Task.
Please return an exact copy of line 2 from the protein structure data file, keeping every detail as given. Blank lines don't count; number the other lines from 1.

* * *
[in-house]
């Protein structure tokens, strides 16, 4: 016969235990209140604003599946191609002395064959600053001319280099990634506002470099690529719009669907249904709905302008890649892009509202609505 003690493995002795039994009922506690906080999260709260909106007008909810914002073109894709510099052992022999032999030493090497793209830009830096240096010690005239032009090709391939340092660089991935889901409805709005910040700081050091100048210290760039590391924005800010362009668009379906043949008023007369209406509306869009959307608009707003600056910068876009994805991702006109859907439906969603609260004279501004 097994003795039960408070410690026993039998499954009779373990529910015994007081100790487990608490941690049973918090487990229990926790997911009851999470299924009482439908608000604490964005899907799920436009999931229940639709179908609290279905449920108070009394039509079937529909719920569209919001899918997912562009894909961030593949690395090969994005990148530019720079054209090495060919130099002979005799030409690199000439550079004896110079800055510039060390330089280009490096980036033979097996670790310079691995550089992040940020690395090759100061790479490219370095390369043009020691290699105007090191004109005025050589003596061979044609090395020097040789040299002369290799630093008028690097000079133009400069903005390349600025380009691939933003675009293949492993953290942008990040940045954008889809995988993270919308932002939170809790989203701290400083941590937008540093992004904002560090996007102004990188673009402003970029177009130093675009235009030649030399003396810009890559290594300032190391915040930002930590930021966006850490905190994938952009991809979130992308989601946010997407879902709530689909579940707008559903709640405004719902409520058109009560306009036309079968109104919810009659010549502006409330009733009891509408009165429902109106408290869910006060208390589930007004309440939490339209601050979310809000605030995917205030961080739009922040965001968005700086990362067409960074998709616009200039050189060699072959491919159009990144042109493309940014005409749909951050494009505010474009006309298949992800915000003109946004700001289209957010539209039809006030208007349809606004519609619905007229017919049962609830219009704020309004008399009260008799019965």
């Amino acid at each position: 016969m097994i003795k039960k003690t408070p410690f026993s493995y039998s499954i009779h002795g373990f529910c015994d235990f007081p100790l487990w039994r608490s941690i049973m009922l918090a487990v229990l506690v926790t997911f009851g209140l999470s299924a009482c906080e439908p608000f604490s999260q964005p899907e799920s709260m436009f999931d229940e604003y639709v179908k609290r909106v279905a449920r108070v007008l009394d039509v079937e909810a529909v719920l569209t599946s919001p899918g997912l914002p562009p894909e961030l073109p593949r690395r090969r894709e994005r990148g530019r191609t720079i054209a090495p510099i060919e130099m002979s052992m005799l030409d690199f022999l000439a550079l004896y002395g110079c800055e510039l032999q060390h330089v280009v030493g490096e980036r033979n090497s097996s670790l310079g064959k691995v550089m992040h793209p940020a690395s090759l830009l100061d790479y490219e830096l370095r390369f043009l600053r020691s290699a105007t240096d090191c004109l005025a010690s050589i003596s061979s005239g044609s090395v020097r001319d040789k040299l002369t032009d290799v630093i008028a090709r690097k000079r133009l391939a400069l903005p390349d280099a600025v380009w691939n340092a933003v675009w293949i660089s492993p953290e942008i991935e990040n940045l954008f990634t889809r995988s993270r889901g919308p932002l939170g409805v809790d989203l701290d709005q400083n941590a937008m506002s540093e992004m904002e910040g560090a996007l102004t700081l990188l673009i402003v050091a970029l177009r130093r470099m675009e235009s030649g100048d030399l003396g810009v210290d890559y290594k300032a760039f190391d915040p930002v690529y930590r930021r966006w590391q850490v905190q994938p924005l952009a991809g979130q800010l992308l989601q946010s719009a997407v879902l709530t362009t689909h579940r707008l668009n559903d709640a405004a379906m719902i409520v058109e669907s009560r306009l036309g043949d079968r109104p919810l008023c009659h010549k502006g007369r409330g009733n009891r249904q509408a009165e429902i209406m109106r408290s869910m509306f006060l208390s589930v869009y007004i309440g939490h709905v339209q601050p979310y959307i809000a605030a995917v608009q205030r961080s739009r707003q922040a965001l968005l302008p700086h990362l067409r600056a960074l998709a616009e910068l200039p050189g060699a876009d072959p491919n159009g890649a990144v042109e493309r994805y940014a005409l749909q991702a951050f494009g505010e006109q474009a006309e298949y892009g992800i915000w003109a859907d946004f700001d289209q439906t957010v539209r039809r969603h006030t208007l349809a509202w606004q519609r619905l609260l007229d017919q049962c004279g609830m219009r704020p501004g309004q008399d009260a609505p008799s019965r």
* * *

């Protein structure tokens, strides 16, 4: 016969235990209140604003599946191609002395064959600053001319280099990634506002470099690529719009669907249904709905302008890649892009509202609505 003690493995002795039994009922506690906080999260709260909106007008909810914002073109894709510099052992022999032999030493090497793209830009830096240096010690005239032009090709391939340092660089991935889901409805709005910040700081050091100048210290760039590391924005800010362009668009379906043949008023007369209406509306869009959307608009707003600056910068876009994805991702006109859907439906969603609260004279501004 097994003795039960408070410690026993039998499954009779373990529910015994007081100790487990608490941690049973918090487990229990926790997911009851999470299924009482439908608000604490964005899907799920436009999931229940639709179908609290279905449920108070009394039509079937529909719920569209919001899918997912562009894909961030593949690395090969994005990148530019720079054209090495060919130099002979005799030409690199000439550079004896110079800055510039060390330089280009490096980036033979097996670790310079691995550089992040940020690395090759100061790479490219370095390369043009020691290699105007090191004109005025050589003596061979044609090395020097040789040299002369290799630093008028690097000079133009400069903005390349600025380009691939933003675009293949492993953290942008990040940045954008889809995988993270919308932002939170809790989203701290400083941590937008540093992004904002560090996007102004990188673009402003970029177009130093675009235009030649030399003396810009890559290594300032190391915040930002930590930021966006850490905190994938952009991809979130992308989601946010997407879902709530689909579940707008559903709640405004719902409520058109009560306009036309079968109104919810009659010549502006409330009733009891509408009165429902109106408290869910006060208390589930007004309440939490339209601050979310809000605030995917205030961080739009922040965001968005700086990362067409960074998709616009200039050189060699072959491919159009990144042109493309940014005409749909951050494009505010474009006309298949992800915000003109946004700001289209957010539209039809006030208007349809606004519609619905007229017919049962609830219009704020309004008399009260008799019965």